KEVIN T. KELLY
LINDA SCHWARTZ GALLERY
314 W. Fourth Street
Cincinnati, OH 45202
“Making out like a bandit” takes on full and juicy meaning in one of Kevin T. Kelly’s five big, bright, knock-your-eyes-out paintings in the show “End Games.” But forget that dream: Even as we see the male half of a copulating heterosexual pair thinking of leaving (bandit style) through a window, the female half is speaking of a diamond ring and the work’s title No Exit, tells us who prevails.
Kelly spent nearly six years as a studio assistant to fellow Cincinnatian Tom Wesselmann, learning the Pop-art trade from an acknowledged master. His work comments wryly on love in our time, focusing on high hopes dashed in comic-book-style shorthand (Characters’ thoughts and words are indicated by the customary thought-and-speech bubbles) and the bold, flat colors of Pop. The artist’s copious collection of mass media art provides him with source material, as illustrated by preparatory sketches on view as well as his stylistic references to comics, advertising, and movies of the last half century. His work’s easy accessibility is deliberate, but gives us more than the immediate chuckle. Opening a week after Valentine’s Day, this show was Valentine’s evil twin, telling us things Cupid never revealed about romance.
Kelly’s central messages about love and its operations can be summed up briefly: Love imposes in For Whose Amusement?, in which the woman of a kissing couple imagines herself outlined in daggers against a wall, behind which heart shapes peek up. Love dissembles in Spatial Dilemma with one member of a heterosexual couple thinking homoerotically while the other clearly isn’t on that wavelength. Love evaporates in Modern Romance, in which an older woman speaks of love and her partner speaks of quieting the dog, but neither looks at the other.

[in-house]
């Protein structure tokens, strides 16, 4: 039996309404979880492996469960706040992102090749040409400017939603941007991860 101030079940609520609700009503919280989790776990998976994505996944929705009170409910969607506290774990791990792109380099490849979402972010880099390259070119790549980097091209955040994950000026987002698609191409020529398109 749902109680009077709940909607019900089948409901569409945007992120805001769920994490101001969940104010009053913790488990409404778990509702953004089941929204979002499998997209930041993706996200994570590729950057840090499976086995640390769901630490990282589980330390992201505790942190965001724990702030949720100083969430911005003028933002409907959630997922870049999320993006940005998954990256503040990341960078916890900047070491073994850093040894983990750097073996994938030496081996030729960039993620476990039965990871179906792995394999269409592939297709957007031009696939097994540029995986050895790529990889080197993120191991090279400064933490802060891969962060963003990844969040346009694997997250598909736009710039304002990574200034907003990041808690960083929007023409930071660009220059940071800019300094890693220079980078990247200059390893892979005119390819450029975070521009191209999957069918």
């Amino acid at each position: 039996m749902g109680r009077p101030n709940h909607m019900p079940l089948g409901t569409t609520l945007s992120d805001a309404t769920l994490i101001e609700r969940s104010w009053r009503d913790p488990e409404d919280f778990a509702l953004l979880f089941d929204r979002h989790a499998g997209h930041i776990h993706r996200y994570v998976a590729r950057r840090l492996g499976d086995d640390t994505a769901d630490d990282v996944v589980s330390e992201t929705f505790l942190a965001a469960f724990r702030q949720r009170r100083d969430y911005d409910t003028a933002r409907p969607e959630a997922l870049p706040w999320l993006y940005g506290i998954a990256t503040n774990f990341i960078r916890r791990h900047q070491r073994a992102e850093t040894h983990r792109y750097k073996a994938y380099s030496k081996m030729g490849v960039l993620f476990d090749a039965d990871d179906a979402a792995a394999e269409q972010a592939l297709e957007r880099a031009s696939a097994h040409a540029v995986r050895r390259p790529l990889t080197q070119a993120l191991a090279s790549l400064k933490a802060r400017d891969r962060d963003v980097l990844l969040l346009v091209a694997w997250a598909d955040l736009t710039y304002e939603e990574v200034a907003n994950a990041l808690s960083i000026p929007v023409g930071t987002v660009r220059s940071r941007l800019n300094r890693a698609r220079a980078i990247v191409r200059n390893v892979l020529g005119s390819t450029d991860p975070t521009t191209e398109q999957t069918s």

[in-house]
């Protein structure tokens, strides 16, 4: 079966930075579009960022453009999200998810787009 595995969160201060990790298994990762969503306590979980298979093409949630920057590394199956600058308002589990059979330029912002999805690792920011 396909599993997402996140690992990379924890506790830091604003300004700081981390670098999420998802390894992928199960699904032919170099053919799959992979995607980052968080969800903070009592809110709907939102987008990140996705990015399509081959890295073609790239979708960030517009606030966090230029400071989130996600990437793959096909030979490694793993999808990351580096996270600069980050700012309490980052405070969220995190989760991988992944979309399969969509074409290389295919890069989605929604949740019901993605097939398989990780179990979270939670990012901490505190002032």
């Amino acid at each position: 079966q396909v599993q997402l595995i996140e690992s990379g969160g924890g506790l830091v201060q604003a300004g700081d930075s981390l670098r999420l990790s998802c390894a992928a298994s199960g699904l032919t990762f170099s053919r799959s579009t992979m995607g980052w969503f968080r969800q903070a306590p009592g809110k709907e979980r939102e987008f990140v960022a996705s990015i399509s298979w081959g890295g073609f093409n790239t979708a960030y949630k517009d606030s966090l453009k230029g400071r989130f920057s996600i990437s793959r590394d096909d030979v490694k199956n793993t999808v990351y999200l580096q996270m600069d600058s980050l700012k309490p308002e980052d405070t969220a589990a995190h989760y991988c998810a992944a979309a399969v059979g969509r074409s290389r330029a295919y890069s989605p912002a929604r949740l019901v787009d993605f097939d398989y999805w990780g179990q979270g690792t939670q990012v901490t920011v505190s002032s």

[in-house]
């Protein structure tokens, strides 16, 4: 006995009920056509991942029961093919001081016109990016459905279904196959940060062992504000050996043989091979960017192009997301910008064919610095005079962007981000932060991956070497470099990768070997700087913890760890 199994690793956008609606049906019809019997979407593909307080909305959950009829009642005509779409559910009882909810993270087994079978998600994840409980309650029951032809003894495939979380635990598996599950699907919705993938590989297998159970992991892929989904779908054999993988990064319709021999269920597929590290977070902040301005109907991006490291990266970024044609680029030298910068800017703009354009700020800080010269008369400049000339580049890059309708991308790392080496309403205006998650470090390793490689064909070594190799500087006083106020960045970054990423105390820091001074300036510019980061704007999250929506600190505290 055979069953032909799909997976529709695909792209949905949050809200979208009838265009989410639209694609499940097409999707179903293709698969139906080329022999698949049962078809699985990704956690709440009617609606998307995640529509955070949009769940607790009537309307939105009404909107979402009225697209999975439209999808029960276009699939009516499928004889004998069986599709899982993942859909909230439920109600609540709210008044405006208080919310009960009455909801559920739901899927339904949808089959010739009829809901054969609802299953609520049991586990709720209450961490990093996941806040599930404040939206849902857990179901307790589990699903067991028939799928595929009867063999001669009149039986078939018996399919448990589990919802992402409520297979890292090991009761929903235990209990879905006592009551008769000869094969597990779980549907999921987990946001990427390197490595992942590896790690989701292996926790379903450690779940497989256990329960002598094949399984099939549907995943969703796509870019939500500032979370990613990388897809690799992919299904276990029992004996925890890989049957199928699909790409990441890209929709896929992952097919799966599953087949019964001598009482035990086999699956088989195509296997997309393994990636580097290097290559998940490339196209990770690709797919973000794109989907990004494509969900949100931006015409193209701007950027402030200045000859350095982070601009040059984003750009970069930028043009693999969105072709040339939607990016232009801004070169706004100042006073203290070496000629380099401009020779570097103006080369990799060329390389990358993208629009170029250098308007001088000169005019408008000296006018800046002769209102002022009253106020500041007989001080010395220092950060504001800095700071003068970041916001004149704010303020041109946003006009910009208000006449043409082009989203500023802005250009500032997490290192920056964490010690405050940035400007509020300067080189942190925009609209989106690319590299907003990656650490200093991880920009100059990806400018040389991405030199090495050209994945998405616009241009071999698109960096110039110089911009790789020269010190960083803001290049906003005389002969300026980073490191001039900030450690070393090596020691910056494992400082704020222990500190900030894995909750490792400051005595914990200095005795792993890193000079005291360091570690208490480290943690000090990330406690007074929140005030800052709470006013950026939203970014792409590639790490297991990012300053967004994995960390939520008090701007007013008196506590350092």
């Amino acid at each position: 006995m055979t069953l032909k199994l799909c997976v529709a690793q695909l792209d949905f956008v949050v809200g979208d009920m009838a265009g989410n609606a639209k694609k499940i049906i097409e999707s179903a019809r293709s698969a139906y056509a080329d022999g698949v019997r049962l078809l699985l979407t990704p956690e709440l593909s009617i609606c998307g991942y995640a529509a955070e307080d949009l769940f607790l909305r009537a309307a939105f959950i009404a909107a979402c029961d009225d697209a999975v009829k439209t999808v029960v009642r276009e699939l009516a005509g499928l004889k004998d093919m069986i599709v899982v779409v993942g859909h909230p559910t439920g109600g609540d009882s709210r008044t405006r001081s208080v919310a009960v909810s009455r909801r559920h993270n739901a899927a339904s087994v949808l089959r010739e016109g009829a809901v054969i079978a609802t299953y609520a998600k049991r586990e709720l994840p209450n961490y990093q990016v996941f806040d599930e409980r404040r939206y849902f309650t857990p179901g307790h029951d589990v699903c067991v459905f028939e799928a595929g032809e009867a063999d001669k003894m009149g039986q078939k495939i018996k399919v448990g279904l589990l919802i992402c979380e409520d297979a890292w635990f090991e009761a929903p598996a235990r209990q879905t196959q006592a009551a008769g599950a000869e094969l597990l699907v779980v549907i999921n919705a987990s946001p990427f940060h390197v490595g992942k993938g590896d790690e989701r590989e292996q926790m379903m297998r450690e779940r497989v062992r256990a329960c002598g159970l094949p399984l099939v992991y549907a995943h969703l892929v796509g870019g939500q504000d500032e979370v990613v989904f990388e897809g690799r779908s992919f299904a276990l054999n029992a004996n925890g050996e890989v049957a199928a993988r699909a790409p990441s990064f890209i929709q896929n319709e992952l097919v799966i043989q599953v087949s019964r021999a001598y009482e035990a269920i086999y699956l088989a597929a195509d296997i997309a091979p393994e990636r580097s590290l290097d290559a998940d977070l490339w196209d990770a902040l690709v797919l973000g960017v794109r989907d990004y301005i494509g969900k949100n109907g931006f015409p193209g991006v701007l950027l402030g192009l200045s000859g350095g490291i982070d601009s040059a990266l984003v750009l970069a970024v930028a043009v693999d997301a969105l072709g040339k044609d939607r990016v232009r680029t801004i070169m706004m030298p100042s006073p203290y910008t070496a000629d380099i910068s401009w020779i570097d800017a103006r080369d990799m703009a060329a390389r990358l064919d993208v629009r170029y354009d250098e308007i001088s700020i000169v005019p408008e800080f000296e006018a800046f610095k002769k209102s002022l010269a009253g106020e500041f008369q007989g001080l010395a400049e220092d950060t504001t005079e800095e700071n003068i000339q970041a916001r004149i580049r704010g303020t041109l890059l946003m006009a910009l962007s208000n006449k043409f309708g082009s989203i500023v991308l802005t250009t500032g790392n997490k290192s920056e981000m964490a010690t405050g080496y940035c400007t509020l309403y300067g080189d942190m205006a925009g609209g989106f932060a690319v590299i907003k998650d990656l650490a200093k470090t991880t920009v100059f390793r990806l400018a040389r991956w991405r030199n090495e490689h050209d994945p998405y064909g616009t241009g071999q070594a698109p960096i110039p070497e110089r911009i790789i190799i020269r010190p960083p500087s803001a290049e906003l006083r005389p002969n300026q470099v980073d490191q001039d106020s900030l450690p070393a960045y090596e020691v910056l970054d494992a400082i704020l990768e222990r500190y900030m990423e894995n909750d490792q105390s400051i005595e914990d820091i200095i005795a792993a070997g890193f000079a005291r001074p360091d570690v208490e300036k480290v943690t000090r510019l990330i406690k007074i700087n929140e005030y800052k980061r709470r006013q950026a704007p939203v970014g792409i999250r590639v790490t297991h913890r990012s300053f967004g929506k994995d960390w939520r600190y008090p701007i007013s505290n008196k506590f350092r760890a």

These unsatisfactory couplings come to a somewhat rosier end for the characters in Grandma’s Cookin’. Smiling Grandma daydreams of her younger self -her gray hair once was dark, we note- in a mental reprise of lone-go lovemaking, while a smiling Grandpa thinks of her pancakes. However, the sensuality of food is not overlooked and these pancakes are sexy in the extreme: Behind them is the suggestion of a dark haired woman looking over his shoulder, and we think perhaps Grandpa sees more than pancakes on his plate. Kelly’s backgrounds are full of suggestion, with fragmented body parts reflecting the suffusion of sex in modern life, while the foreground narratives say we don’t handle it any better now than we ever did. “Is this all there is?” his works ask, using the forms and images of supposedly shallow, pop-culture-inflected thinking to nudge us into wanting deeper stuff. Viewers who wanted to argue back, “No, there’s more than this!” were probably doing exactly as Kelly hoped they would.
Jane Durrell, based in Cincinnati, writes on art and other subjects.
New art Examiner